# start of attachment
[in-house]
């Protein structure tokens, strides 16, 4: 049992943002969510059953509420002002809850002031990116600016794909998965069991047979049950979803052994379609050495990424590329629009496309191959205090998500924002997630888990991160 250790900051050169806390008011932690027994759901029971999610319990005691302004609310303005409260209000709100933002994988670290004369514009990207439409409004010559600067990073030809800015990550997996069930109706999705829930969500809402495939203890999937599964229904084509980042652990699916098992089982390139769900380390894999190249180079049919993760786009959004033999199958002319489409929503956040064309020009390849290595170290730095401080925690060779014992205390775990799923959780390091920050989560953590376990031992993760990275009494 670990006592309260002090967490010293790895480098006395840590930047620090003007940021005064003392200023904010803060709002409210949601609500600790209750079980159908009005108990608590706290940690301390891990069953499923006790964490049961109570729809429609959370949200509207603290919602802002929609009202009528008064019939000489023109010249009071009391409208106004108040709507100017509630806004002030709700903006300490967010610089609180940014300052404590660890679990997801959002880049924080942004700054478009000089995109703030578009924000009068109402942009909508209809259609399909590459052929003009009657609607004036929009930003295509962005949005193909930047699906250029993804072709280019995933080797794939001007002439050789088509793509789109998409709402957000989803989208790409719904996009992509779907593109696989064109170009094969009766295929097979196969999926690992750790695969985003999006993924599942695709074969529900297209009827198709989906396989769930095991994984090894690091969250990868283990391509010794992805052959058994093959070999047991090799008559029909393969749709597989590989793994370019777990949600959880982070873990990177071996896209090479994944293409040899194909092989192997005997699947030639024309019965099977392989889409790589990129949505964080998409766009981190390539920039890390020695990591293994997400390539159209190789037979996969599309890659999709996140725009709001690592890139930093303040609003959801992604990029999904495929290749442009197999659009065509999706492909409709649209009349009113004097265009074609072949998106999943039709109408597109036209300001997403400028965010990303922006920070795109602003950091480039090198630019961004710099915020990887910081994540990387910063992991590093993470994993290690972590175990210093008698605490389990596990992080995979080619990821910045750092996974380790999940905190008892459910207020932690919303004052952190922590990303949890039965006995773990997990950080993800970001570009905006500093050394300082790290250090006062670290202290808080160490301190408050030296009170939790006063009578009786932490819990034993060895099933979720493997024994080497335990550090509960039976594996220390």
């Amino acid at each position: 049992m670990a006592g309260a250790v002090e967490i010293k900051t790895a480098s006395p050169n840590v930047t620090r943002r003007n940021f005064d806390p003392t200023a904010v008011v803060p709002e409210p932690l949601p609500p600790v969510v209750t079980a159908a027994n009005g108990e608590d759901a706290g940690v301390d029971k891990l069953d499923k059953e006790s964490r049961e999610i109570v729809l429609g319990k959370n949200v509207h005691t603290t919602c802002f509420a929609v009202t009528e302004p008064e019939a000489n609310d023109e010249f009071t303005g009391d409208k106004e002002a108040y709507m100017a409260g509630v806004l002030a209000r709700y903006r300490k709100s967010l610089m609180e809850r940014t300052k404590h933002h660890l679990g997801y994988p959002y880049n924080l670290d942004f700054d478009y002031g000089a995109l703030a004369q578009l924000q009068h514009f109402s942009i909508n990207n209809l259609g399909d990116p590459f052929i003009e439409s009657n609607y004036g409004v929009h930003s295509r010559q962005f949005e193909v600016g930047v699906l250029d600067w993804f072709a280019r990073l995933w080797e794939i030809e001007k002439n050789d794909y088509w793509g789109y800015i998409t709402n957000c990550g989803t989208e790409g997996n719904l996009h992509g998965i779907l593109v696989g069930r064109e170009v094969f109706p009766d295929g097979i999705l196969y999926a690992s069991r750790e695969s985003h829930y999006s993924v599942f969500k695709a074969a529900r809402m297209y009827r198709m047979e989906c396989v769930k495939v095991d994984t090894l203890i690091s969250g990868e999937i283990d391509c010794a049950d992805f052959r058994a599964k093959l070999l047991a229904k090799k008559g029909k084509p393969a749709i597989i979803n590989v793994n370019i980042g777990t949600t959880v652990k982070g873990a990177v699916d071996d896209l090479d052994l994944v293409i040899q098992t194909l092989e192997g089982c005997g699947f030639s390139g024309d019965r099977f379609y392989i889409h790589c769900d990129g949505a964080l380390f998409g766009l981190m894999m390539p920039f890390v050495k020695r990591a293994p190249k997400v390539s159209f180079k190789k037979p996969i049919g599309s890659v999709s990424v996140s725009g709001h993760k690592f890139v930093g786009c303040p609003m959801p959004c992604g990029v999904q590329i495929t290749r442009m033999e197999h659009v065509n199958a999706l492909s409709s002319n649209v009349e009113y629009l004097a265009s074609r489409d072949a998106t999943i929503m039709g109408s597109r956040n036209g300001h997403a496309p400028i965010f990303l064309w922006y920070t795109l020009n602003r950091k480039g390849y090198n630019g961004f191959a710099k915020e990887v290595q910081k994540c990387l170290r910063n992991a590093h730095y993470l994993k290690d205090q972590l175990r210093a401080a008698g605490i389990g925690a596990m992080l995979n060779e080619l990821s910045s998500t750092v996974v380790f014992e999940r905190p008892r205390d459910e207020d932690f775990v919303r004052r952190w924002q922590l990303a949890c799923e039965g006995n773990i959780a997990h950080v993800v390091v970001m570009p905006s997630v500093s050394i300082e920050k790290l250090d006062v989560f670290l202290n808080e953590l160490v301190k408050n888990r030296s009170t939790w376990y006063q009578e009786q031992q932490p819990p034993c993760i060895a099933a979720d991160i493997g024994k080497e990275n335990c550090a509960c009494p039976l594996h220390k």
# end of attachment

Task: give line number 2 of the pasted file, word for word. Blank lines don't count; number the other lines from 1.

């Protein structure tokens, strides 16, 4: 049992943002969510059953509420002002809850002031990116600016794909998965069991047979049950979803052994379609050495990424590329629009496309191959205090998500924002997630888990991160 250790900051050169806390008011932690027994759901029971999610319990005691302004609310303005409260209000709100933002994988670290004369514009990207439409409004010559600067990073030809800015990550997996069930109706999705829930969500809402495939203890999937599964229904084509980042652990699916098992089982390139769900380390894999190249180079049919993760786009959004033999199958002319489409929503956040064309020009390849290595170290730095401080925690060779014992205390775990799923959780390091920050989560953590376990031992993760990275009494 670990006592309260002090967490010293790895480098006395840590930047620090003007940021005064003392200023904010803060709002409210949601609500600790209750079980159908009005108990608590706290940690301390891990069953499923006790964490049961109570729809429609959370949200509207603290919602802002929609009202009528008064019939000489023109010249009071009391409208106004108040709507100017509630806004002030709700903006300490967010610089609180940014300052404590660890679990997801959002880049924080942004700054478009000089995109703030578009924000009068109402942009909508209809259609399909590459052929003009009657609607004036929009930003295509962005949005193909930047699906250029993804072709280019995933080797794939001007002439050789088509793509789109998409709402957000989803989208790409719904996009992509779907593109696989064109170009094969009766295929097979196969999926690992750790695969985003999006993924599942695709074969529900297209009827198709989906396989769930095991994984090894690091969250990868283990391509010794992805052959058994093959070999047991090799008559029909393969749709597989590989793994370019777990949600959880982070873990990177071996896209090479994944293409040899194909092989192997005997699947030639024309019965099977392989889409790589990129949505964080998409766009981190390539920039890390020695990591293994997400390539159209190789037979996969599309890659999709996140725009709001690592890139930093303040609003959801992604990029999904495929290749442009197999659009065509999706492909409709649209009349009113004097265009074609072949998106999943039709109408597109036209300001997403400028965010990303922006920070795109602003950091480039090198630019961004710099915020990887910081994540990387910063992991590093993470994993290690972590175990210093008698605490389990596990992080995979080619990821910045750092996974380790999940905190008892459910207020932690919303004052952190922590990303949890039965006995773990997990950080993800970001570009905006500093050394300082790290250090006062670290202290808080160490301190408050030296009170939790006063009578009786932490819990034993060895099933979720493997024994080497335990550090509960039976594996220390």